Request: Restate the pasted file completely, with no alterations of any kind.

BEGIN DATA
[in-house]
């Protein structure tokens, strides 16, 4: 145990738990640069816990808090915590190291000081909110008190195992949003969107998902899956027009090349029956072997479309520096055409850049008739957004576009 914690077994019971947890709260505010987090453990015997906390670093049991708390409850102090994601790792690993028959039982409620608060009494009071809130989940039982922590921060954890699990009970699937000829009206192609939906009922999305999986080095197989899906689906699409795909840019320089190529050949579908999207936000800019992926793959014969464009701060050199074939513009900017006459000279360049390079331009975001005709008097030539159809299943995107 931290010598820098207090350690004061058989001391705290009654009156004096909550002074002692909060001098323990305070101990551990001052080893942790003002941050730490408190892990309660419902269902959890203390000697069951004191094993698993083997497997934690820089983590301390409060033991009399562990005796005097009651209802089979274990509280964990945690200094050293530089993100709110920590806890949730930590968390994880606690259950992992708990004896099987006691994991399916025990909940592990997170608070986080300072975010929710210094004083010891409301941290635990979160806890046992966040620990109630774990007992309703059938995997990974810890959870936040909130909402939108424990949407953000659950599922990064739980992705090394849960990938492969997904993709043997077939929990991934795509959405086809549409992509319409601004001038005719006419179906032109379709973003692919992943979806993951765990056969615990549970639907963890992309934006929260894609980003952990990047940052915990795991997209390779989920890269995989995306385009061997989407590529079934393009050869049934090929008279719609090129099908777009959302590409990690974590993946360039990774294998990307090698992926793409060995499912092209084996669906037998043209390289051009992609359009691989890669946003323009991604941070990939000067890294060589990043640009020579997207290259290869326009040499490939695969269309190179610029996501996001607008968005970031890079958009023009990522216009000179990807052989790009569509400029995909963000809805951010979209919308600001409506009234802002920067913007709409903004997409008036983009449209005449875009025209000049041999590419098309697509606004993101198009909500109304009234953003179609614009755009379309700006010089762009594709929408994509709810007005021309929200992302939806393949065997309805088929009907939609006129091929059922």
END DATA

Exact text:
[in-house]
């Protein structure tokens, strides 16, 4: 145990738990640069816990808090915590190291000081909110008190195992949003969107998902899956027009090349029956072997479309520096055409850049008739957004576009 914690077994019971947890709260505010987090453990015997906390670093049991708390409850102090994601790792690993028959039982409620608060009494009071809130989940039982922590921060954890699990009970699937000829009206192609939906009922999305999986080095197989899906689906699409795909840019320089190529050949579908999207936000800019992926793959014969464009701060050199074939513009900017006459000279360049390079331009975001005709008097030539159809299943995107 931290010598820098207090350690004061058989001391705290009654009156004096909550002074002692909060001098323990305070101990551990001052080893942790003002941050730490408190892990309660419902269902959890203390000697069951004191094993698993083997497997934690820089983590301390409060033991009399562990005796005097009651209802089979274990509280964990945690200094050293530089993100709110920590806890949730930590968390994880606690259950992992708990004896099987006691994991399916025990909940592990997170608070986080300072975010929710210094004083010891409301941290635990979160806890046992966040620990109630774990007992309703059938995997990974810890959870936040909130909402939108424990949407953000659950599922990064739980992705090394849960990938492969997904993709043997077939929990991934795509959405086809549409992509319409601004001038005719006419179906032109379709973003692919992943979806993951765990056969615990549970639907963890992309934006929260894609980003952990990047940052915990795991997209390779989920890269995989995306385009061997989407590529079934393009050869049934090929008279719609090129099908777009959302590409990690974590993946360039990774294998990307090698992926793409060995499912092209084996669906037998043209390289051009992609359009691989890669946003323009991604941070990939000067890294060589990043640009020579997207290259290869326009040499490939695969269309190179610029996501996001607008968005970031890079958009023009990522216009000179990807052989790009569509400029995909963000809805951010979209919308600001409506009234802002920067913007709409903004997409008036983009449209005449875009025209000049041999590419098309697509606004993101198009909500109304009234953003179609614009755009379309700006010089762009594709929408994509709810007005021309929200992302939806393949065997309805088929009907939609006129091929059922």